Posts Tagged ‘Chapman University’

Elie Wiesel misses “visit to Chapman” this year

Tuesday, June 4th, 2013

By Carolyn Yeager

Elie Wiesel did not have a visit with Chapman University students this spring. Up until this year, he had completed only two years  of his five-year appointment as a Distinguished Presidential Fellow at the university. 2013 would have been year three.  Wiesel previously arrived at the end of March or in April for about five days. Now it is already June and school is out.

I searched the March 2013 archives of The Panther, Chapman U’s student-run newspaper, and found nothing. It always covered Wiesel’s visits in the past.

The last public appearances that I know of are his speech at Kent State University in Ohio  on April 11th, and his participation in the U.S. Holocaust Memorial Museum (USHMM) 20th anniversary on April 28-29, during which he had to meet lots of people. He looked frail at both events and I imagine he didn’t think he had the energy for more than those.

I have a suspicious thought, however, that he simply ran out of anything of even pretend-value to say to young students, and is now begging off his 5-year appointment. I think at the time, shortly after the Bernard Madoff scandal broke, Wiesel felt he needed money and the California Jewish funders of Chapman University’s holohoax wing came up with this idea. Wiesel grabbed it, but now doesn’t care as much, being that his son is a Vice-President at Goldman Sachs. He’s probably made up his losses already.

Wiesel had heart by-pass surgery last year, about which he wrote a book, naturally. So though he shouldn’t be having heart trouble, we may be seeing quite a bit less of him from now on. At 84, he needs to conserve his energy.

Pictured right: Elie Wiesel in younger days poses with a large bronze bust of himself that adorns the entrance to the Sala and Aron Samueli Holocaust Memorial Library at Chapman University. It opened in April 2005 and is like a little holocaust museum right there on university grounds.

*     *      *

I have updated the Page titled “Famous Photo of Buchenwald Survivors”, which is accessed under “The Evidence” > “Photographic Evidence” on the upper menu bar. I hope you will take a look at it. I’ve added quite a bit to what was there, and also removed some things that I no longer agree with.

This photograph is an amazing study in the use of photo-montage and general photo-manipulation by the U.S. Army OSS, and the false claims by “survivors” to be in the picture.  In many cases, it seems to be mainly ego-gratification–to claim to be in an iconic image representing an important historic time of one’s people. But there is also in some cases a desire to add one’s own “witness” to the false ideas attributed to Buchenwald–a climbing on, so to speak.  Such a willingness to bald-face lie is  hard for non-Jewish people to fathom.


Why Doesn’t Elie Wiesel Sue Me for Libel?

Wednesday, March 13th, 2013

By Carolyn Yeager

Have you ever wondered that? I sure have. If this website Elie Wiesel Cons The World is telling lies about him, it would be the natural thing to do. In the same vein, if Elie Wiesel has the number A7713 tattooed on his arm, as he says he does, it would be very easy to show it to the world and put me out of business. It is inexplicable that he doesn’t do it if he could. The only logical conclusion to reach is that he can’t … because he doesn’t.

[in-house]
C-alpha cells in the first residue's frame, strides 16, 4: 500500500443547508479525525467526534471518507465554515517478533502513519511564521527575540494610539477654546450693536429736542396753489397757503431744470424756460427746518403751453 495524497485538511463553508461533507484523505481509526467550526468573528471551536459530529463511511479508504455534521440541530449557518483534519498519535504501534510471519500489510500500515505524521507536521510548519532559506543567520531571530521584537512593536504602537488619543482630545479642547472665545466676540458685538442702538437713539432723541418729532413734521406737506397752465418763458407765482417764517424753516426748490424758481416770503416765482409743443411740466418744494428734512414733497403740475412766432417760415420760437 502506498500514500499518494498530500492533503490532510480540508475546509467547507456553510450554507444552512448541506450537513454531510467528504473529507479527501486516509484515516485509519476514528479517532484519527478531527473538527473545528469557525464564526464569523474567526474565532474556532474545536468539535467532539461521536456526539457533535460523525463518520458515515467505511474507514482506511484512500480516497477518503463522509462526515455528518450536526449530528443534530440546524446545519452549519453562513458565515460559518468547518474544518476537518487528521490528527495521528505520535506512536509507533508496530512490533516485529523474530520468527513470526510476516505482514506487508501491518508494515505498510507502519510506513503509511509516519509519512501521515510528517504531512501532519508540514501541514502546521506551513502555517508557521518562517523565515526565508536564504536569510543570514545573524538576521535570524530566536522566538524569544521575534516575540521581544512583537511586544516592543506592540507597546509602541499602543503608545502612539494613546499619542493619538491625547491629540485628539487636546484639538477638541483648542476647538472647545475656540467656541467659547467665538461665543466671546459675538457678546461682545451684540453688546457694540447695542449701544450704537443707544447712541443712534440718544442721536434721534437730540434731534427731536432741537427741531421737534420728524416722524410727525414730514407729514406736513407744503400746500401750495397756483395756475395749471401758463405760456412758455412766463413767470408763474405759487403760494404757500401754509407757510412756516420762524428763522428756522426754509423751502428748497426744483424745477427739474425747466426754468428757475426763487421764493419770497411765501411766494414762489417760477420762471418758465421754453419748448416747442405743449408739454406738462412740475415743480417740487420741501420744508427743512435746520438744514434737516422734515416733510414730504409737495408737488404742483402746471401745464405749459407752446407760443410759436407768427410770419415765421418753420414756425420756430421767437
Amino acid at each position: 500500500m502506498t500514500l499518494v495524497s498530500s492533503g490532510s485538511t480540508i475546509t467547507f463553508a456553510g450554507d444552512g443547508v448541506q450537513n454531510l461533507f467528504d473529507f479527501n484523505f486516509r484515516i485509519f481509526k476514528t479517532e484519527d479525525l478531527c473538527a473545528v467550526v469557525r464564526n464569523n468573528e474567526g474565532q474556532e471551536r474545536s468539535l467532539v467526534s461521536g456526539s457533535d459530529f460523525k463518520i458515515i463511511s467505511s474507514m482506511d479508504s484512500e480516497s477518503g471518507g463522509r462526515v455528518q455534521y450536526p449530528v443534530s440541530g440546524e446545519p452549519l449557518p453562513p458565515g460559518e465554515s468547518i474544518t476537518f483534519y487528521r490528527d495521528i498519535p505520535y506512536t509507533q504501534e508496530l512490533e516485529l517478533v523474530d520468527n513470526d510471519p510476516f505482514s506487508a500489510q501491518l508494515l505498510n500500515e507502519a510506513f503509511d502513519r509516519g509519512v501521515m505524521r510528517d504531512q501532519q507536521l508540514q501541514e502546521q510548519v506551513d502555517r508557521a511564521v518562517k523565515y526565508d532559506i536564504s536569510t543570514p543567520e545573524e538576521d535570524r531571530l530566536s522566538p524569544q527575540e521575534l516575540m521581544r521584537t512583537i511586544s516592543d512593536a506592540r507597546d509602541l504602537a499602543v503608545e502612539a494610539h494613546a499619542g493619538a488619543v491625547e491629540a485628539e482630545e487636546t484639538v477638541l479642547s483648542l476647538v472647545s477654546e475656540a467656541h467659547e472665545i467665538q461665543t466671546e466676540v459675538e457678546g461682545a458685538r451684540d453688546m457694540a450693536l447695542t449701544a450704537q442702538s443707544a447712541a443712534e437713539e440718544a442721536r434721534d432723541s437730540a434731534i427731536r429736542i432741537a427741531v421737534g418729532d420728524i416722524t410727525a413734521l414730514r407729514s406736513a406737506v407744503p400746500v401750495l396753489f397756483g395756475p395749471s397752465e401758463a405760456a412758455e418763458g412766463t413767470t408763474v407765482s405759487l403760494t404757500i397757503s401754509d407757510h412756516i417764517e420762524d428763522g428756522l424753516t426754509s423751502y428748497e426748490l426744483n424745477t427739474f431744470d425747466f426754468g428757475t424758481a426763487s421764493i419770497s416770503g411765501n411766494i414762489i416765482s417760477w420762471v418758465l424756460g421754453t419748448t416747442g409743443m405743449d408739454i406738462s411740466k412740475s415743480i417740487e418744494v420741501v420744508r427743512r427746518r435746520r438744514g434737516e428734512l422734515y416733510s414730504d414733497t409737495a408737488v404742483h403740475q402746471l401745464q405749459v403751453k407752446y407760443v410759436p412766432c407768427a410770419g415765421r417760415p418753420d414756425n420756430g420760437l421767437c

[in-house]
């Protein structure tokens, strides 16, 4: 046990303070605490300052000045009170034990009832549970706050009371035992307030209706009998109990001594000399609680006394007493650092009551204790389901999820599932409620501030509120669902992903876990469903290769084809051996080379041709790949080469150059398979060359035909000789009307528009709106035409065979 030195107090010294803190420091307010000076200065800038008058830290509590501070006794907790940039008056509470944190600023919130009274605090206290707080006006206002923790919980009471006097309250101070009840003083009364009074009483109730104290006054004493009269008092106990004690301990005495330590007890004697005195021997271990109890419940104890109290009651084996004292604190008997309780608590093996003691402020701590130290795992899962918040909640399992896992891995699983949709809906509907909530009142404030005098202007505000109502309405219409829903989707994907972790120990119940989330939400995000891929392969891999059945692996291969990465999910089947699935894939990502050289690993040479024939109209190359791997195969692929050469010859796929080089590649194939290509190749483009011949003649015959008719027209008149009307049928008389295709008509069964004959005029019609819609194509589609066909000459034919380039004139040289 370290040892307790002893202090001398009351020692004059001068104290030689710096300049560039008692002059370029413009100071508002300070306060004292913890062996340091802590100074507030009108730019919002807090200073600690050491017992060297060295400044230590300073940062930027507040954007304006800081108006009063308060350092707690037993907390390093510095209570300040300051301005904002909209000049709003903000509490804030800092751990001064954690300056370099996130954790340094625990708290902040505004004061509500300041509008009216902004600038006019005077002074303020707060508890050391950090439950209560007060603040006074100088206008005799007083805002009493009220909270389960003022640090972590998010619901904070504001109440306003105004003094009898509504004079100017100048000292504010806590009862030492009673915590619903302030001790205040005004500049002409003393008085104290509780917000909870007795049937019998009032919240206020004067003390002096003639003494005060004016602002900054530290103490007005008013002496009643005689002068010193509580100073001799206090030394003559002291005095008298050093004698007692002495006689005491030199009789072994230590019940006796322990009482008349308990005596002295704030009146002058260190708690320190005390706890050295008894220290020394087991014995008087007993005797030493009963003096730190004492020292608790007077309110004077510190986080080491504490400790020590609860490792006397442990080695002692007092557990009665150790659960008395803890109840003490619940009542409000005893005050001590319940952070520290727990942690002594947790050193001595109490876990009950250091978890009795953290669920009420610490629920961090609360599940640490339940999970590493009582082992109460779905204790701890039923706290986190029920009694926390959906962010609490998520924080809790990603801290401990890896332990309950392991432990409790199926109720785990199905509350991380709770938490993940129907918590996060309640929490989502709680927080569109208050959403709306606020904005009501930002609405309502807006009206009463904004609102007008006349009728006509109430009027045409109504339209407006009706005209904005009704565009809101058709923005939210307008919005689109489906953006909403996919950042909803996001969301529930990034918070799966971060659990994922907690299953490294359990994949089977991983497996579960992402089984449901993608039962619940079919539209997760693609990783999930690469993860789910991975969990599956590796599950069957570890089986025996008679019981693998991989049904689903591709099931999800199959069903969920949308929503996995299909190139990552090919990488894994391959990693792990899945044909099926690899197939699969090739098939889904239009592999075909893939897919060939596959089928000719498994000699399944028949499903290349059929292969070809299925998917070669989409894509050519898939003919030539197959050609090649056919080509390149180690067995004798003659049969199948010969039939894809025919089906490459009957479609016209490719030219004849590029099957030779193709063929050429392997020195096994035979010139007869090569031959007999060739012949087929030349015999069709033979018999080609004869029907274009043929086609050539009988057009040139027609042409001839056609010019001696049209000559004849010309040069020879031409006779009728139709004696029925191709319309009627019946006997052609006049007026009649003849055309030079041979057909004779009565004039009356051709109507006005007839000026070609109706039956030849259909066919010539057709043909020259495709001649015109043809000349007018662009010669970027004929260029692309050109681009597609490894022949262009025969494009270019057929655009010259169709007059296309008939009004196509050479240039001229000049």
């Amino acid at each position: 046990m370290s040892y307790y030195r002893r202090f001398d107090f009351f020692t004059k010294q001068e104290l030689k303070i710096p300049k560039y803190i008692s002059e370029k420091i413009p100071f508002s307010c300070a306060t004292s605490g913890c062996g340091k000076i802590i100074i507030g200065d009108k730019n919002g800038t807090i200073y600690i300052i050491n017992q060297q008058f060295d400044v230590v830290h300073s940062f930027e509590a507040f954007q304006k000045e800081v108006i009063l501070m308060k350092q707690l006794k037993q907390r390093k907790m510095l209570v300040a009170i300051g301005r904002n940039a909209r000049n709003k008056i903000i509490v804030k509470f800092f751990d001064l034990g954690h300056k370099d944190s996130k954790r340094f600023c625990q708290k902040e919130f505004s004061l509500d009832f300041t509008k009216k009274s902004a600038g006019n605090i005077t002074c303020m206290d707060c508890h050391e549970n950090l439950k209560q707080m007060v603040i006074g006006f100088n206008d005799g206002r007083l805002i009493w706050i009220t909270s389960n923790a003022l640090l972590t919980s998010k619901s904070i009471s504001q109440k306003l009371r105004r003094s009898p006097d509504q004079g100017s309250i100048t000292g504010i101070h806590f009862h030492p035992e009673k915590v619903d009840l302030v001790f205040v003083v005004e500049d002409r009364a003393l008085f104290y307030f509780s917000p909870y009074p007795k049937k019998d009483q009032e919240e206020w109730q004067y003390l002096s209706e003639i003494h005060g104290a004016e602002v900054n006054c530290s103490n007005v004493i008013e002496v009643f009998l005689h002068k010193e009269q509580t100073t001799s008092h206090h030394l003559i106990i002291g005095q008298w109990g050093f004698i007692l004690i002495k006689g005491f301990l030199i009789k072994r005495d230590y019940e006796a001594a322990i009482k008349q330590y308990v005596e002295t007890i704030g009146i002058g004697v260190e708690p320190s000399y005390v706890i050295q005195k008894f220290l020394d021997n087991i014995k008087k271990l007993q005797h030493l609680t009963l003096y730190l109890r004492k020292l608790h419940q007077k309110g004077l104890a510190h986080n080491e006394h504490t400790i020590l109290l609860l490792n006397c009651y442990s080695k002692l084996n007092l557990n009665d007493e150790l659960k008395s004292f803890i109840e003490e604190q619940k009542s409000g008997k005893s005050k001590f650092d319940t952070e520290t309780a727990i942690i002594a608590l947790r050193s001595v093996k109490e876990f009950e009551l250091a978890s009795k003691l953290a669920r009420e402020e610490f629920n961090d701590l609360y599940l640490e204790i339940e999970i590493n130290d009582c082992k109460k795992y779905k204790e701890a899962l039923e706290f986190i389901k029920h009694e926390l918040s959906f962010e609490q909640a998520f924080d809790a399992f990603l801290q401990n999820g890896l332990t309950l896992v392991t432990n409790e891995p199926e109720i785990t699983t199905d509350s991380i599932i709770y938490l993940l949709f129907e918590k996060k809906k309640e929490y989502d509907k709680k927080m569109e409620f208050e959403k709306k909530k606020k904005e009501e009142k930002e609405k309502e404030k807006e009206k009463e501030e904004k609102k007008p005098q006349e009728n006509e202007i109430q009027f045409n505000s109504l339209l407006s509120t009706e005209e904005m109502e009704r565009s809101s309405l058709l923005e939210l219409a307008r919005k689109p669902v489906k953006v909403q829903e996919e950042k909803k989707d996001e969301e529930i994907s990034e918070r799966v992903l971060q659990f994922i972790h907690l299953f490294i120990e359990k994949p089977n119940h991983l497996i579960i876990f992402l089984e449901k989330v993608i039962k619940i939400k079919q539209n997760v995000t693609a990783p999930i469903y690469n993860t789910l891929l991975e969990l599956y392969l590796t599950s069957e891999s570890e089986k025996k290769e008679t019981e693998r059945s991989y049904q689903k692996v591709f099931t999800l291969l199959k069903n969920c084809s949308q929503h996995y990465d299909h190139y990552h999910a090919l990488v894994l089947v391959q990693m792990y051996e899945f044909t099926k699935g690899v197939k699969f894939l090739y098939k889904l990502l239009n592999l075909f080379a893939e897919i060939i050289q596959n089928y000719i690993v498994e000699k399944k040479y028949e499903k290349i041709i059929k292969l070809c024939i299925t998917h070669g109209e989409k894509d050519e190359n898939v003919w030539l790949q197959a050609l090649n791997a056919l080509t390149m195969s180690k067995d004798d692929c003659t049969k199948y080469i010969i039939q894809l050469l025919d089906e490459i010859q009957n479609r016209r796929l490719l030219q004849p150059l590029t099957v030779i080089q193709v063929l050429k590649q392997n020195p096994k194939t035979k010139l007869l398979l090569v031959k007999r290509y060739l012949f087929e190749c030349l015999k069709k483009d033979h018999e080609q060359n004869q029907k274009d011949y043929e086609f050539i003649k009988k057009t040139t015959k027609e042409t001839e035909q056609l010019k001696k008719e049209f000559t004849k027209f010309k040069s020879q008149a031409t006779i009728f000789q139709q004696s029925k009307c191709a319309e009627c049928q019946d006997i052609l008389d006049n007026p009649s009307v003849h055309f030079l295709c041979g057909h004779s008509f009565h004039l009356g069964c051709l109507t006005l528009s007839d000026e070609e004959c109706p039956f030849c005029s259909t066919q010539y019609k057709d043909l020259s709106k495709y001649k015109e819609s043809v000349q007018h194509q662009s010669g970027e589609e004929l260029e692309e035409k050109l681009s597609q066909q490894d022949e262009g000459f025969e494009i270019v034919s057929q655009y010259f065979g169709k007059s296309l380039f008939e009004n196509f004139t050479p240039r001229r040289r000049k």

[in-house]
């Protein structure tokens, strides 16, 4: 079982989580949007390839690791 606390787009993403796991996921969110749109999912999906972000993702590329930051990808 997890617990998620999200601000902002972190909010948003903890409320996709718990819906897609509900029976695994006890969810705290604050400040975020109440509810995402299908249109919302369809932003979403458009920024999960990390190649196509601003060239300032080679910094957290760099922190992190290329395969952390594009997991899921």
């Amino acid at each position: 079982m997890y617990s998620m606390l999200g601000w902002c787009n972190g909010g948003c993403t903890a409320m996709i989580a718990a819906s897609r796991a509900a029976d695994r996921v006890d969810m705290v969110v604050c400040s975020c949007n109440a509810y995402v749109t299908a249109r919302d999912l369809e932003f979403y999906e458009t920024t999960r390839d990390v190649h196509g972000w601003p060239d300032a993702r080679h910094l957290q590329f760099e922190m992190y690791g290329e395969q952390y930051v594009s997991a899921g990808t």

Not only does Elie Wiesel not sue me, he doesn’t go after Nikolaus Grüner either, who called him a liar before I did. Grüner did try to sue Elie Wiesel, though, but was prevented from doing so by the courts and legal systems that protect Wiesel according to Zionist orders.

I’m told the United States Holocaust Memorial Museum closely follows this blog. I have said many negative things about the museum, too. For instance, that it is a criminal conspiracy to  defraud the American people — certainly to defraud the American taxpayers out of fifty or so million dollars a year.  I have accused the USHMM of blatant lying, of perpetuating false information even after it knows it is false, of creating an atmosphere of hate against anyone Jews don’t like. And, yes, of being totally run by Jews for Jewish interests — not the interests of history — very similar to the OSI (Office of Special Investigations) in it’s disreputable and downright illegal tactics.

I will be doing a new article on the relationship between these organizations  — in 2010 the OSI was merged into the Human Rights and Special Prosecutions Section of the Domestic Security Section of the Justice Dept.

Elie Wiesel and the USHMM – a mutually beneficial relationship

I have previously written about the symbiotic connection between Elie Wiesel and the national holocaust museum he was instrumental in creating in this country – the USA. Built in Washington D.C. on federal ground amidst the national monuments to American history, this parasitical monstrosity pretends to be something that helps to insure the American idea of freedom and democratic principles around the world!

A faithful reader recently wrote to me:

Did you know the USHMM was closely following your blog?

Two weeks ago, I landed on the Oral History site; I did not intend to watch the VDO, but scrolling down the page, saw there was a clickable link to the transcript of the interview in .doc or .pdf format. That’s quite handy and I downloaded a couple every day till the 26th, when I posted my comment [here at EWCTW] with a link to their site on one of the rare  pages without a clickable link.  Guess what? – on the evening of the very same day each and every link had been disabled.